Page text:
The Cleveland Browns came a long way in 2012 but still finished among the NFL's worst teams and therefore have a high pick in the 2013 NFL Draft. Being able to suggest they came a long way while they pick No. 6 overall is a testament to just how bad the Browns have been over the past few seasons.
Last offseason, they dialed up a new offense and hoped their defense would take the next step in its progress. Unfortunately, at least one of those players on offense might be a sunk cost in quarterback Brandon Weeden, on whom the team spent a first-round pick.
There's a new owner, a new front office and a new coaching staff, and word is that neither is a big believer in Weeden's ability to lead the team going forward. They also are switching up the defense and will be going with a 3-4 scheme in 2013, making their offseason "To Do" list grow exponentially.
Biggest need: Pass rusher
While the Browns obviously have the big question mark on offense with Weeden, the team's switch to a 3-4 alignment means it will need an outside linebacker to rush the passer. Jabaal Sheard led the team in sacks this past season with seven, and Juqua Parker-Thomas followed with six.
Parker-Thomas is set to be a free agent in March, and is 35 years old, so the Browns clearly need to get someone opposite Sheard.
There's talent in the group of linebackers: Chris Gocong, D'Qwell Jackson and James-Michael Johnson all could start, but where they actually will start is still a mystery. Couple that with the fact that Sheard will likely be somewhere between a defensive end and an outside linebacker, and it's hard to see how the Browns' 3-4 defense will actually piece together.
Chris Pokorny of Dawgs By Nature took a long look at what he felt was the Browns' biggest team need below:
The Browns' biggest need would be a hybrid defensive end / outside linebacker type. With Ray Horton becoming the team's new defensive coordinator, it is important that Cleveland adjusts their personnel to
transition from a base 4-3 defense the past couple of years to a hybrid defense, which will be comprised partially of a 3-4 defensive look.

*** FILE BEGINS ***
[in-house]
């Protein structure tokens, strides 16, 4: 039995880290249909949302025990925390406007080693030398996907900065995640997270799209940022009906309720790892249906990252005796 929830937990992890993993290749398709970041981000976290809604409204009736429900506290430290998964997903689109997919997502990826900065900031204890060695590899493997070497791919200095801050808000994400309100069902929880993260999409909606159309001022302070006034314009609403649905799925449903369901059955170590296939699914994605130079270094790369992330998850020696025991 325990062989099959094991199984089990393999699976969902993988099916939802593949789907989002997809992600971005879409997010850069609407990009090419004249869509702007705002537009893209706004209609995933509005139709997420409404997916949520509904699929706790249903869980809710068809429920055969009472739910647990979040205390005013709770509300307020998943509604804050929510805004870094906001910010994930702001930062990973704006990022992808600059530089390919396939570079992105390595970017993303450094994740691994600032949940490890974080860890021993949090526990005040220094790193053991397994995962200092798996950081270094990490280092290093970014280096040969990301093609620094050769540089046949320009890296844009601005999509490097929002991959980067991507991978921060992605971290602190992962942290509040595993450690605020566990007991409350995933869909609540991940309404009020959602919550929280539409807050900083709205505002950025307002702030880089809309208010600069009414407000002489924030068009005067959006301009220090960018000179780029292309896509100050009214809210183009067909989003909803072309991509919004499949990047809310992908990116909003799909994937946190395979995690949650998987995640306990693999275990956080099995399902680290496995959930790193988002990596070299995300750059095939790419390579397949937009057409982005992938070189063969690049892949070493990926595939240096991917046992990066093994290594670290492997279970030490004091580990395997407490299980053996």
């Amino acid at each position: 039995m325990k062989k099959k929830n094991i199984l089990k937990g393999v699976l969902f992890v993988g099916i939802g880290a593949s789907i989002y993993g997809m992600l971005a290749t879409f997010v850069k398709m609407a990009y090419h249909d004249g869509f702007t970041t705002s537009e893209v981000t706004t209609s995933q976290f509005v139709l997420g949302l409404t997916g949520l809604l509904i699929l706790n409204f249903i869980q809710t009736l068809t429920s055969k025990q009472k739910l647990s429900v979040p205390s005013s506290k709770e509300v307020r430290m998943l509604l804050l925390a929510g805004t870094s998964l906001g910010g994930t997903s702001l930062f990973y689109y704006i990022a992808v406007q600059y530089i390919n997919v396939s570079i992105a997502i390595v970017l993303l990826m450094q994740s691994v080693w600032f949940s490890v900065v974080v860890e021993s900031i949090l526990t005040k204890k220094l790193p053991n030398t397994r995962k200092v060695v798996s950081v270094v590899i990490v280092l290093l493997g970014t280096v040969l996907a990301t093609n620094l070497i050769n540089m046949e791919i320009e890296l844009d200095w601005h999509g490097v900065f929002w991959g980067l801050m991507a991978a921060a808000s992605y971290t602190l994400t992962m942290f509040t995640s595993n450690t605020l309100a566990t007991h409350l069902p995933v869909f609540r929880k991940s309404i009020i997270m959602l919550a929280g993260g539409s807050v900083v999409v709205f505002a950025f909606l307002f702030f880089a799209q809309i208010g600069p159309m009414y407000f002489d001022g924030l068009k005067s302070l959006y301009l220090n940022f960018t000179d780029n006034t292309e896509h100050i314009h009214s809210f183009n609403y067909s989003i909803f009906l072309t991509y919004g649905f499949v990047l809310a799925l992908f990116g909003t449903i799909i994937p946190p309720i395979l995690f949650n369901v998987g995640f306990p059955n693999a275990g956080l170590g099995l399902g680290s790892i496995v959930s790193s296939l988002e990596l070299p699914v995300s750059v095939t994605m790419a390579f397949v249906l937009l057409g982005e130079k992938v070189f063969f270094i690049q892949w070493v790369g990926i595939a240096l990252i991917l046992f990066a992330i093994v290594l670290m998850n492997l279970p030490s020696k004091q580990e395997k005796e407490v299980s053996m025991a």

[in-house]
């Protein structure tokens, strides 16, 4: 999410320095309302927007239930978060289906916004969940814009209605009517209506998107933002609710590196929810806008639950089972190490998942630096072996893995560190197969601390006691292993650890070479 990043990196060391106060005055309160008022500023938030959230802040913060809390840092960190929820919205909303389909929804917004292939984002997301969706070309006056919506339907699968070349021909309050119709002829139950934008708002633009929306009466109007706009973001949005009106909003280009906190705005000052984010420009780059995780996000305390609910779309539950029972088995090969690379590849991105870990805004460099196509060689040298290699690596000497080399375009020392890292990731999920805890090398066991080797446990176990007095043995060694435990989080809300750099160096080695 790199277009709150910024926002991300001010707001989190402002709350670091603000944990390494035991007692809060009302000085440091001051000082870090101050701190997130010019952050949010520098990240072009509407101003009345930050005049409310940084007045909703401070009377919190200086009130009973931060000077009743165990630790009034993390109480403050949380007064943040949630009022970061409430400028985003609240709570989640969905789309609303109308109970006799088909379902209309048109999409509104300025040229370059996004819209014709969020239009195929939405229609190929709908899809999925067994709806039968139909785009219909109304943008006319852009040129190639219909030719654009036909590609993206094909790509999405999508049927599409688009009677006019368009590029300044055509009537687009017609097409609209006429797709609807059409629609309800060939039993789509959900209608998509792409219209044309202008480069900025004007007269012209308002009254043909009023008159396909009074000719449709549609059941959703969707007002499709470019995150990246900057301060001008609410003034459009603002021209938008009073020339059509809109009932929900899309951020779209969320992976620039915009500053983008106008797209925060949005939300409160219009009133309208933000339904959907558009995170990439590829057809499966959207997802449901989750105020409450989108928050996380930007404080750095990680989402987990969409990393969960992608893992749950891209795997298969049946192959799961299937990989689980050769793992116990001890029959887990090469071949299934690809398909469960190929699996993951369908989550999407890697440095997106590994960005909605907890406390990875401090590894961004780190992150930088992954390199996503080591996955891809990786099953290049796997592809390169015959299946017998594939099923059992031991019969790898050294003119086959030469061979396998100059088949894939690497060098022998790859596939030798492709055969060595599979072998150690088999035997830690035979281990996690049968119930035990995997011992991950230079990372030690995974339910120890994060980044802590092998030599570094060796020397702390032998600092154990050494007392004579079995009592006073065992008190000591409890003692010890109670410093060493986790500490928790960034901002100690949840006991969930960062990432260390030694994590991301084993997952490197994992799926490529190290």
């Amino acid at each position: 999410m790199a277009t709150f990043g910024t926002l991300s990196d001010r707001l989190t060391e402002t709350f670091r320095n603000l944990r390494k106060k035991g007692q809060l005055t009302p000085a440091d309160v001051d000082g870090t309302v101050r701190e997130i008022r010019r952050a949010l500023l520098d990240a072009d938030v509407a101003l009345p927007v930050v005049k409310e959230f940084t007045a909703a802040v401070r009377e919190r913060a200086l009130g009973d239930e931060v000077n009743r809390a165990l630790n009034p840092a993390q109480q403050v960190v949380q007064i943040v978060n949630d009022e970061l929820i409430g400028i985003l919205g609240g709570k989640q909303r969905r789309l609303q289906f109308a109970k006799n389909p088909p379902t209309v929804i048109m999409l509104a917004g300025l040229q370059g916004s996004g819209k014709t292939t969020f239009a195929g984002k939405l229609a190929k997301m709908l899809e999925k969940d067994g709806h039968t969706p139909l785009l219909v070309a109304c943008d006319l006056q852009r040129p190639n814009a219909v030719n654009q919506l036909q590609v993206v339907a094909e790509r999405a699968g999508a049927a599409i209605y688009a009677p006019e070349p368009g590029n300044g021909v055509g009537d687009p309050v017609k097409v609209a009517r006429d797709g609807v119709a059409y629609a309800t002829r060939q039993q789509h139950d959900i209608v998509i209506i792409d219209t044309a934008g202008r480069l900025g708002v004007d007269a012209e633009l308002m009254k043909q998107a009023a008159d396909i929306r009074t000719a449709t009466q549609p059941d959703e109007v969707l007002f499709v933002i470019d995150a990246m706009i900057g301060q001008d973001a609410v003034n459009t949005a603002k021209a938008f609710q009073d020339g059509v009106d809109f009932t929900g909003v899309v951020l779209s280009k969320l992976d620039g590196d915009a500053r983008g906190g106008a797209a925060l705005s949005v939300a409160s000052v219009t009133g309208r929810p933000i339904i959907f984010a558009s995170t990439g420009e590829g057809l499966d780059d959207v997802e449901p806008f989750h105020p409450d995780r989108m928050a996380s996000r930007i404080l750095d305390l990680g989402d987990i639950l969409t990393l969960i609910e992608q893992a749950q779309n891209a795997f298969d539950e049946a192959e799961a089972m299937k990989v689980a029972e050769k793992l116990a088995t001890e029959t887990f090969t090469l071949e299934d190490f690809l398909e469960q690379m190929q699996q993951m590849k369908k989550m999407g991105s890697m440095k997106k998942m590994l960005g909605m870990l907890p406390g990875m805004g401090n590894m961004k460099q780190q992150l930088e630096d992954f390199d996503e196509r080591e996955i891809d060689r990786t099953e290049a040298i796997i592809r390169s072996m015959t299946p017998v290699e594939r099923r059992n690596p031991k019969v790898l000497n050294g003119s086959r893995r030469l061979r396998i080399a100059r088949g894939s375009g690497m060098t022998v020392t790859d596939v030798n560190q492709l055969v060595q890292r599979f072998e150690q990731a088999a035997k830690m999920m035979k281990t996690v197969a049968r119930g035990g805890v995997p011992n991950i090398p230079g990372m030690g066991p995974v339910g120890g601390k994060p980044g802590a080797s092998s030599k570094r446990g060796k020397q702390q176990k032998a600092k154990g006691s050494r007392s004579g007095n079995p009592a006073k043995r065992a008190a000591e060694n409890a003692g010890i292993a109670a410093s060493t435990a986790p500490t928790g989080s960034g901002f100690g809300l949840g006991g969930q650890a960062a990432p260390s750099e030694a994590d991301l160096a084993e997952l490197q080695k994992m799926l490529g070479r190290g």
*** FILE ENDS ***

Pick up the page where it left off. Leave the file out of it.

Cleveland stockpiled on defensive tackles in the 4-3 last year, and each of those guys seem suitable as defensive ends in a 3-4 defense. Jabaal Sheard, who was a pass-rushing starting defensive end in the 4-3 defense, is expected to make the move to outside linebacker. The Browns need someone else to compliment him on the other side. There's no guarantee that Sheard's transition will be smooth, so that's why adding talent there seems critical: the defense can't risk having two non-impact players at outside linebacker.
I envision the Browns addressing the position through a draft. At No. 6 overall, Cleveland has several hybrid type of players they will be able to choose from, and they will cost 100 times cheaper than a guy like Baltimore's Paul Kruger, who will likely be way overpriced in free agency.
Other needs: Quarterback, cornerback, security on special teams
Of course, the elephant in the room is Weeden. After being a first-round pick last season, Weeden is set to turn 30 in October. His progression will have to be rapid for him to be anywhere approaching a good selection by the Browns. Otherwise, they need to find a replacement sooner rather than later.
Joe Haden is one of the best corners in the league, but he can't cover the whole field, and the Browns have absolutely nothing at the position behind him. They could stand to add not just one new corner, but two.
NFL Draft outlook: Browns have high pick
The Browns pick at No. 6, so they stand to get a very good player. Fortunately, it looks like they will be able to snag one of the top players at one of their big need positions at this point. There aren't many cornerback-needy teams early on, so they could snag a gem, and the teams with pass-rushing needs are 4-3 teams, so somebody like Damontre Moore could be available at No. 6, which would be a steal.
Unfortunately, the Browns do not have a second-round pick as they forfeited it to select wide receiver Josh Gordon in the supplemental draft last year.
Salary cap situation: Enough money to fill a pool and go for a swim
The Browns have done their best to build via the NFL Draft and, in doing so, they've added some promising young talent. Teams in this position often end up with a good deal of cap space, but spending it wisely will be a challenge.
Either way, Cleveland has piles and piles of money to work with. The Browns are second in the NFL with roughly $46 million in cap space in 2013, behind only the Cincinnati Bengals, who have $51 million.
There are some players with less-than desirable contracts, like quarterback Colt McCoy and linebacker Chris Gocong, but the Browns can afford to keep those guys on the roster and still make some noise in free agency.